Manchester

Manchester is a city and metropolitan borough in Greater Manchester, England, with a population of 514,417 in 2013. It lies within the United Kingdom's second most populous urban area, with a population of 2.55 million. Manchester is fringed by the Cheshire Plain to the south, the Pennines to the north and east and an arc of towns with which it forms a continuous conurbation. The local authority is Manchester City Council.

The recorded history of Manchester began with the civilian settlement associated with the Roman fort of Mamucium, a variant of which name (Mancunium) is preserved by the city's demonym: residents are still referred to as Mancunians. The Roman fort was established in about 79 AD on a sandstone bluff near the confluence of the rivers Medlock and Irwell. It was historically a part of Lancashire, although areas of Cheshire south of the River Mersey were incorporated during the 20th century. Throughout the Middle Ages Manchester remained a manorial township but began to expand "at an astonishing rate" around the turn of the 19th century. Manchester's unplanned urbanisation was brought on by a boom in textile manufacture during the Industrial Revolution, and resulted in it becoming the world's first industrialised city.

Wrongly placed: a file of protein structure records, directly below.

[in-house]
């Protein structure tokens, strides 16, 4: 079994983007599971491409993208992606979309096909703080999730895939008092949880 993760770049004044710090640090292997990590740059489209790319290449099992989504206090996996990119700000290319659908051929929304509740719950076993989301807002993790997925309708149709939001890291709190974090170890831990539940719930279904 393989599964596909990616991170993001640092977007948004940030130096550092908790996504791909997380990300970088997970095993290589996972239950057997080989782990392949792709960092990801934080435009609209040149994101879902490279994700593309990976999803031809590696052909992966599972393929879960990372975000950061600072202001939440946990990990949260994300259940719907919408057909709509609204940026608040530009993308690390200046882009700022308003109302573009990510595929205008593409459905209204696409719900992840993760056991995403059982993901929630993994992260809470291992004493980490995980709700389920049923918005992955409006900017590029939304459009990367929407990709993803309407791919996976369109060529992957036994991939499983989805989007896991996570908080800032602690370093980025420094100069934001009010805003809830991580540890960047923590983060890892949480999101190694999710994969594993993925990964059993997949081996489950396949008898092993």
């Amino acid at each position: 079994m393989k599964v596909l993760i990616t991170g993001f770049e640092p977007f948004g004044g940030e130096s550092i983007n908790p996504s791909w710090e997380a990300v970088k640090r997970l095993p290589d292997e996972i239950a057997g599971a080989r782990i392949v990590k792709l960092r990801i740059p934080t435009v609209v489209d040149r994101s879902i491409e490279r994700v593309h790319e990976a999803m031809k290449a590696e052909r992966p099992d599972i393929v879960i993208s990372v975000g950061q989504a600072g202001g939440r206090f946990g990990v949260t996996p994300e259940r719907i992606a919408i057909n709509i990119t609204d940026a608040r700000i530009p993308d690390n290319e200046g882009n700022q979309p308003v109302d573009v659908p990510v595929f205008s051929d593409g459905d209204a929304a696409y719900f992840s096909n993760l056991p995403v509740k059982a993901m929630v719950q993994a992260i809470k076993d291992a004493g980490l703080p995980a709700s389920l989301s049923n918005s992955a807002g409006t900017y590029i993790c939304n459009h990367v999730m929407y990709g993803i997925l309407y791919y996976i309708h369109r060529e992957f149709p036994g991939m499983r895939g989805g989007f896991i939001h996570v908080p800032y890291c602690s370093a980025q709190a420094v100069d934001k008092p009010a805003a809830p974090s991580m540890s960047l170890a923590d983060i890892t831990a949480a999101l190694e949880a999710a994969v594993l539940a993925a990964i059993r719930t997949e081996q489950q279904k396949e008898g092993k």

Manchester achieved city status in 1853, the first new British city for three hundred years. The Manchester Ship Canal, at the time the longest river navigation canal in the world, opened in 1894, creating the Port of Manchester and linking the city to sea, 36 miles (58 km) to the west. Its fortunes declined after the Second World War however, owing to deindustrialisation, but investment spurred by the 1996 Manchester bombing led to extensive regeneration.

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